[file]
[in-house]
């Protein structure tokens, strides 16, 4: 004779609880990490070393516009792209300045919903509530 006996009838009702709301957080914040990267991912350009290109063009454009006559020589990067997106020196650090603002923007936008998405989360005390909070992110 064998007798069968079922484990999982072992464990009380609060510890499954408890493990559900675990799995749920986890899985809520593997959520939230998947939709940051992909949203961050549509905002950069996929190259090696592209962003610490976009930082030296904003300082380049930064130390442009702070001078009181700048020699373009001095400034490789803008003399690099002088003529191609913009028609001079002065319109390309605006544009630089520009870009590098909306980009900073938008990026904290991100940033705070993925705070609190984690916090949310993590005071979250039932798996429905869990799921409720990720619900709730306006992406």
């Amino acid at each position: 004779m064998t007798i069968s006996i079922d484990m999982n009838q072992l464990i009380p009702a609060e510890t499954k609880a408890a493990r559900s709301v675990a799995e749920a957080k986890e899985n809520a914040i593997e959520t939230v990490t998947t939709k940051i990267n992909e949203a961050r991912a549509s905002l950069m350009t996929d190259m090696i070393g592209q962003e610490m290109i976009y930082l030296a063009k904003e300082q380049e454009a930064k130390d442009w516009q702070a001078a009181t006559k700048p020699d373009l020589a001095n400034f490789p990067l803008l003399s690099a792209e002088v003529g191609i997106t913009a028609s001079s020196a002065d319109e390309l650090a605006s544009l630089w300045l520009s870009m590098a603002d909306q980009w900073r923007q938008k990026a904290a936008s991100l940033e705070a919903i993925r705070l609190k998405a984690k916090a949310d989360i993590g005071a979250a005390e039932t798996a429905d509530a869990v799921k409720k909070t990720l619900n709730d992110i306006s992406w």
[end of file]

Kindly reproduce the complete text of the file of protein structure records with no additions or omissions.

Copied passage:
[in-house]
């Protein structure tokens, strides 16, 4: 004779609880990490070393516009792209300045919903509530 006996009838009702709301957080914040990267991912350009290109063009454009006559020589990067997106020196650090603002923007936008998405989360005390909070992110 064998007798069968079922484990999982072992464990009380609060510890499954408890493990559900675990799995749920986890899985809520593997959520939230998947939709940051992909949203961050549509905002950069996929190259090696592209962003610490976009930082030296904003300082380049930064130390442009702070001078009181700048020699373009001095400034490789803008003399690099002088003529191609913009028609001079002065319109390309605006544009630089520009870009590098909306980009900073938008990026904290991100940033705070993925705070609190984690916090949310993590005071979250039932798996429905869990799921409720990720619900709730306006992406």
């Amino acid at each position: 004779m064998t007798i069968s006996i079922d484990m999982n009838q072992l464990i009380p009702a609060e510890t499954k609880a408890a493990r559900s709301v675990a799995e749920a957080k986890e899985n809520a914040i593997e959520t939230v990490t998947t939709k940051i990267n992909e949203a961050r991912a549509s905002l950069m350009t996929d190259m090696i070393g592209q962003e610490m290109i976009y930082l030296a063009k904003e300082q380049e454009a930064k130390d442009w516009q702070a001078a009181t006559k700048p020699d373009l020589a001095n400034f490789p990067l803008l003399s690099a792209e002088v003529g191609i997106t913009a028609s001079s020196a002065d319109e390309l650090a605006s544009l630089w300045l520009s870009m590098a603002d909306q980009w900073r923007q938008k990026a904290a936008s991100l940033e705070a919903i993925r705070l609190k998405a984690k916090a949310d989360i993590g005071a979250a005390e039932t798996a429905d509530a869990v799921k409720k909070t990720l619900n709730d992110i306006s992406w």